ISSUE 12   July 20, 2006

HERBICIDE RESISTANCE WEEDS

If glyphosate resistant horseweed isnít bad enough a paraquat-resistant horseweed was identified in the Mid-Atlantic States by university weed scientists. In 2003, a small percentage of horseweed plants survived sequential paraquat applications in a commercial field. This is the first documented case of paraquat-resistant horseweed in the Mid-Atlantic states and the second reported case in the United States for this species.

University of Wisconsin Extension Weed Specialist, Chris Boerboom conducted a survey and found that, in soybeans, 63% of the people said that common lambsquarters was their most troublesome weed and that common lambsquarters was ranked at the top from survey respondents across the state.

I suspect that since Ohio, Wisconsin other mid-west and plains states are observing common lambsquarters escaping through glyphosate and have reported possible resistance that we might have similar populations in ND. Common lambsquarters is one of the top 10 weeds in ND and glyphosate use has been high with application in no-till, preplant, preharvest, and in-crop use in RR corn, soybean, and canola. Growers and consultants at winter meeting and in phone calls have reported this weed escaping glyphosate. This summer I have observed common lambsquarters escaping full rates of glyphosate in my research studies and in some growers field. The suspicious thing is that there are several desiccated lambsquarters carcasses all around one uneffected or slightly affected 6 or 8 inch common lambsquarters plant.

 

SUSPICIOUS COMMON LAMBSQUARTERS ESCAPES WANTED

We are aware of many application or environmental reasons why common lambsquarters is not consistently controlled with glyphosate. However, we have continuing concerns about the potential for common lambsquarters to become resistant to glyphosate in ND for many reasons that we have discussed previously. We are interested in determining if there are lambsquarters populations in ND that are starting to show resistance to glyphosate. As the Canadians have shown - "If you search hard enough you can find it" - we suspect that resistant gene may be found in ND.

If you have common lambsquarters that has escaped control of a glyphosate application that does not seem to have a logical explanation, please email Rich Zollinger at r.zollinger@ndsu.edu. If the case is compelling, we would like to arrange to collect a sample with mature seed for further testing.

These plants would have survived at least one or two glyphosate applications at the full rate of 22 fl oz/A of the 4.5 lb ai/gal products or 1 qt/A of the 3 lb ai/gal products.

Consider the following points in making your assessment. First, rule out any environmental and application factors that can lead to glyphosate performance problems. Some factors that may reduce glyphosate performance include:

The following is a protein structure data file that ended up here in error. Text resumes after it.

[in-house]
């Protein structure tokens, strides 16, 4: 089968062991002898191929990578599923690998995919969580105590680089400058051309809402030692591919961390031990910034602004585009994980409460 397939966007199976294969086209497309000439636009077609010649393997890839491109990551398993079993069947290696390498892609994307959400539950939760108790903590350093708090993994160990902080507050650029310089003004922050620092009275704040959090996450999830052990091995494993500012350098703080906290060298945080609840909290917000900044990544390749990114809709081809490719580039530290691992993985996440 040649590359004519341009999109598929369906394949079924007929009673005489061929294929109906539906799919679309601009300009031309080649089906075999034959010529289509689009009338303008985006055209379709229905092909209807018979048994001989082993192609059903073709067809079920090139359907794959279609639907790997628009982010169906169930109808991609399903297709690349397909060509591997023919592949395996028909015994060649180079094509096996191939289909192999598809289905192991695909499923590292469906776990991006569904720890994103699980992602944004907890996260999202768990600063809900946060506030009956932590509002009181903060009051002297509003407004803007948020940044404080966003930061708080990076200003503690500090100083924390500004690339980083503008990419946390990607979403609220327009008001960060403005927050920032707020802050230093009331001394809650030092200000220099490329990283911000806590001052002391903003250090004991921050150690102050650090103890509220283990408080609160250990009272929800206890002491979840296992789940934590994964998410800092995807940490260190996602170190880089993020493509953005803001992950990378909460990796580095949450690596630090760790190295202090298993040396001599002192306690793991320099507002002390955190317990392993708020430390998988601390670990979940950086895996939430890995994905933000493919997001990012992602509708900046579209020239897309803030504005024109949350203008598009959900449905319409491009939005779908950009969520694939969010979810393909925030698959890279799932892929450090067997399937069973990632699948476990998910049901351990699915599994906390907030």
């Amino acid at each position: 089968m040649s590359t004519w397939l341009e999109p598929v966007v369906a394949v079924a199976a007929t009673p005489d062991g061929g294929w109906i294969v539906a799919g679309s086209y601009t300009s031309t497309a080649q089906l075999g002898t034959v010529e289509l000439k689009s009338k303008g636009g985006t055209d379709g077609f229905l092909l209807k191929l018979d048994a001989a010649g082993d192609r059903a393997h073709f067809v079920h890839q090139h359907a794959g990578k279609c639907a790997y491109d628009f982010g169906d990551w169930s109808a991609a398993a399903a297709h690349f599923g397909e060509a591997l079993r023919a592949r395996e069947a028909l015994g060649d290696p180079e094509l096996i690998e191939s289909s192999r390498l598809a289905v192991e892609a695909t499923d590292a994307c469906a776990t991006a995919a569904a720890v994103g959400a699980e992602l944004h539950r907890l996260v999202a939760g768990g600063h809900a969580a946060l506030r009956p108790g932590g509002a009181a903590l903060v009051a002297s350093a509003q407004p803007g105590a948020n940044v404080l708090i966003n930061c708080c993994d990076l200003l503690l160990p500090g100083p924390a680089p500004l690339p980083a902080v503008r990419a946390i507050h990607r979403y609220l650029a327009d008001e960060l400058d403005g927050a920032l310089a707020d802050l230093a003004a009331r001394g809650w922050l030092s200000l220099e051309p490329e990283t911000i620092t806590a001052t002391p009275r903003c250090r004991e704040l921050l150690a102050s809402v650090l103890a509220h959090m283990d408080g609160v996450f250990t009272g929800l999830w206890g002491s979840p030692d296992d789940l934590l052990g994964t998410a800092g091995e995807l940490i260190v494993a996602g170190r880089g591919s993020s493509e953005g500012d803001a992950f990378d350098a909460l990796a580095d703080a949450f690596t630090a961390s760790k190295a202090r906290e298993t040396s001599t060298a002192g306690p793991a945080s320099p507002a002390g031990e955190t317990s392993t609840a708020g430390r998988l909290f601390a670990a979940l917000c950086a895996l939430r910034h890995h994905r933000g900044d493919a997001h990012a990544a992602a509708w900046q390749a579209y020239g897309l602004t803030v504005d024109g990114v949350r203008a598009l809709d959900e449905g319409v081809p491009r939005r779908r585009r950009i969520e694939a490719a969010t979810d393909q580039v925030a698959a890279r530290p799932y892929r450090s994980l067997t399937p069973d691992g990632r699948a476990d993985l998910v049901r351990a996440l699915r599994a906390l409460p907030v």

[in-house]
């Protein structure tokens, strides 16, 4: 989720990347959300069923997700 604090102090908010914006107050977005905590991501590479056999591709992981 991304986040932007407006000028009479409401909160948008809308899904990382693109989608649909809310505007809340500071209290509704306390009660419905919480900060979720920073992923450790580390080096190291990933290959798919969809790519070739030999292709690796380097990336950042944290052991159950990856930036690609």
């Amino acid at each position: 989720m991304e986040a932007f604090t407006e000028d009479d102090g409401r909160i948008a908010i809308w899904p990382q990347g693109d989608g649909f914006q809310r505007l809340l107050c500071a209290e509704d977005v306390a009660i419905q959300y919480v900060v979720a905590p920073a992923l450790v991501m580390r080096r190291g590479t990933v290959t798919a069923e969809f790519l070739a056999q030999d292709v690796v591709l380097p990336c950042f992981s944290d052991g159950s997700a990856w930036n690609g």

• incorrect rate of glyphosate for weed size or species
  • rainfall prior to complete glyphosate absorption
  • weather-stressed weeds (drought, cold, etc.)
  • incomplete spray coverage of weeds below the canopy
  • reduced glyphosate activity with early morning or late evening applications
  • weeds emerging after the glyphosate application
  • If all of the following points exist, the potential for a true resistance case increases.

     

    ROUTINE HERBICIDE RESISTANCE SCREENING

    There is not a public testing service at NDSU to conduct routine screening of weeds for herbicide resistance, such as testing wild oat for ACCase resistance or foxtail for ALS resistance. A screening service is available through Michigan State Universityís Diagnostic Services.

    Steven Gower, MSU, writes "Confirming herbicide-resistant weed populations is the first step of any resistance management program. Verification will provide producers with the knowledge to implement the best possible management strategies, with the ultimate goal of preventing or limiting the spread of herbicide-resistant weeds."

    If herbicide resistance is suspected in any weed species, samples may be submitted to MSU Diagnostic Services for a herbicide resistance screen test. In most circumstances, a whole plant pot assay established from seed will be our standard test for herbicide resistance confirmation. Mature, high quality seed or seedheads should be collected from suspicious plants in late summer or fall and submitted in a paper bag or envelope. Do not seal plants or seed in plastic!

    Fees associated with herbicide-resistant weed testing are $75 per sample per herbicide site of action (i.e. ACCase inhibitors, ALS inhibitors, Photosynthesis inhibitors). Each additional site of action is $30 per sample."

    Please contact Steven Gower (517-432-9693, sgower@msu.edu) with any questions regarding resistance confirmation or sample collection. Samples can be mailed to:

    Michigan State University
    Diagnostic Services
    101 Center for Integrated Plant Systems
    East Lansing, MI 48824-1311
    Attn: Steven Gower

    Richard Zollinger
    NDSU Extension Weed Specialist
    r.zollinger@ndsu.edu


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